33-year-old Dokka Narasimha now has a title to his name that he has struggled to get all his life. Doctor. The first PhD in English from his community. Narasimha hails from Edganpally in Rajapur mandal, Mahbubnagar district of Telangana. He belongs to the Budagajangam community, which is one of the most marginalised groups in India, even among the Dalit sections in Telangana and Andhra Pradesh.
From the discrimination that marked his childhood to completing his PhD from the English and Foreign Languages University (ELFU) in Hyderabad, it has been a long journey for the scholar. And one that he could not have withstood without his mother.
Speaking to TNM, Narasimha recounts his growing up years and how he beat the odds to achieve his dream.
'My mother, the woman behind my success'
Narasimha's community is traditionally dependent on storytelling using handmade puppets. They also make a living by selling handmade mats and baskets. Narasimha’s ancestors were storytellers, and until his middle school days, his grandfather and grandmother used to perform in the neighbouring villages.
His road to success was pocked with hunger and hardships. But amidst the struggle, his mother Yadamma's love and determination to get him educated kept him going.
“My mother is farsighted. She worked hard and pushed me to pursue my higher education. She insisted that only education could change our lives. Without that push, I would not have been where I am today,” Narasimha says.
In the caste-rigid society that we live in, affirmative action in education is a significant tool to fight poverty and discrimination. For communities like the Budgajangam, seeking education is their best bet at empowerment.
His father left his mother when he was less than a year old. His mother, who is now in her 50s, returned to her maternal home and became the sole breadwinner of the family. She worked in a local flour and rice mill.
“There were days when there would be nothing at home and I would not have lunch. But, my friends and teachers would share their food. My mother, however, would not bother if she had nothing to eat. She was only focused on my education,” Narasimha says.
He adds that his mother was often threatened by the upper caste people in the village whenever a fight broke out over petty issues due to their caste.
“However, she remained firm and did not succumb to their pressure,” he notes.
Narasimha studied in various parts of the district - Edganpally, neighbouring village Kodgal, Jadcherla town as well as Mahabubnagar for his Bachelors in Commerce.
In 2008, he took up the job of a primary school teacher but soon left the post as he felt he was unable to do justice to the children.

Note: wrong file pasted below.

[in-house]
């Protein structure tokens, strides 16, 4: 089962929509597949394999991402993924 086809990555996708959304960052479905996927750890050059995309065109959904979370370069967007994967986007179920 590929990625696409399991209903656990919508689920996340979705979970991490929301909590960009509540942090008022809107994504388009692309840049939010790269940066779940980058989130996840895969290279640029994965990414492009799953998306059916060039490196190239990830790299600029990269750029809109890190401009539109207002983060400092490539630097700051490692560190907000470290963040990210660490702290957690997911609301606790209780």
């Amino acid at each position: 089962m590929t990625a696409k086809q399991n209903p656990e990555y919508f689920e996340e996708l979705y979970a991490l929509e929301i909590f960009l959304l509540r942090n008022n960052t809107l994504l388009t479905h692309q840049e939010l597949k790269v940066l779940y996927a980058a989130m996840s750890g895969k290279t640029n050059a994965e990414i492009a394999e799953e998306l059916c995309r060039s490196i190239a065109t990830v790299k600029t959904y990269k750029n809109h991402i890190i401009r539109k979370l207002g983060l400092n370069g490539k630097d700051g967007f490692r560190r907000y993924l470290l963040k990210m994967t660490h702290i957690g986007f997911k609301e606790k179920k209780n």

“The old staff in the school always disliked me. They discouraged me from introducing new teaching aids, a few even complained," he says.
Scaling greater heights with education
Narasimha, soon after quitting his job, pursued his Masters in English at the Osmania University, which opened doors for further education. He soon realised that English is “a powerful language and improves one’s chances of employment”.
"Those small doses of appreciation from my English teachers helped," says Narasimha.
He went on to complete his Bachelor of Education in English and Post Graduate Diploma in English Teaching (PGDTE), followed by a Master of Philosophy in English from EFLU in Hyderabad.
Before going to the next level of education, he would ask his mother: “Should I continue studying or take up a job?”
Yadamma never discouraged him from studying further. "She always asked me to do what I want as she believes that education will take us to new heights," he says.
From finding love to completing PhD
When Narasimha was doing his M.Phil in EFLU, he met Vijaya Lakshmi, who was doing her Masters in English at the Osmania University. The two met through a mutual friend. Soon, their love for English brought them together.
But the duo had another hurdle to surmount. Vijaya Lakshmi belongs to an OBC caste. And so, her parents were reluctant to approve their marriage. “Her father feared they would be boycotted by their community. But Vijaya Lakshmi was firm about her decision and soon we managed to convince them," the 33-year-old recalls.
Vijaya Lakshmi and Narasimha got married in 2017. “It was first education and then our ideas that brought us together," he adds.
Vijaya Lakshmi is currently a lecturer at Government Degree College in Telangana.
Three years ago, Narasimha was appointed as the Guest Faculty at Palamuru University even before he completed his PhD. He continues to teach at the university, which also has many underprivileged students like him.
Narasimha recently submitted his PhD thesis and was honoured with a Doctorate.
Narasimha's grandfather, Idaiah, never imagined that someone from his community will become a PhD holder, like his grandson. “He keeps telling people that I fought against all odds to study and achieve this,” says Narasimha.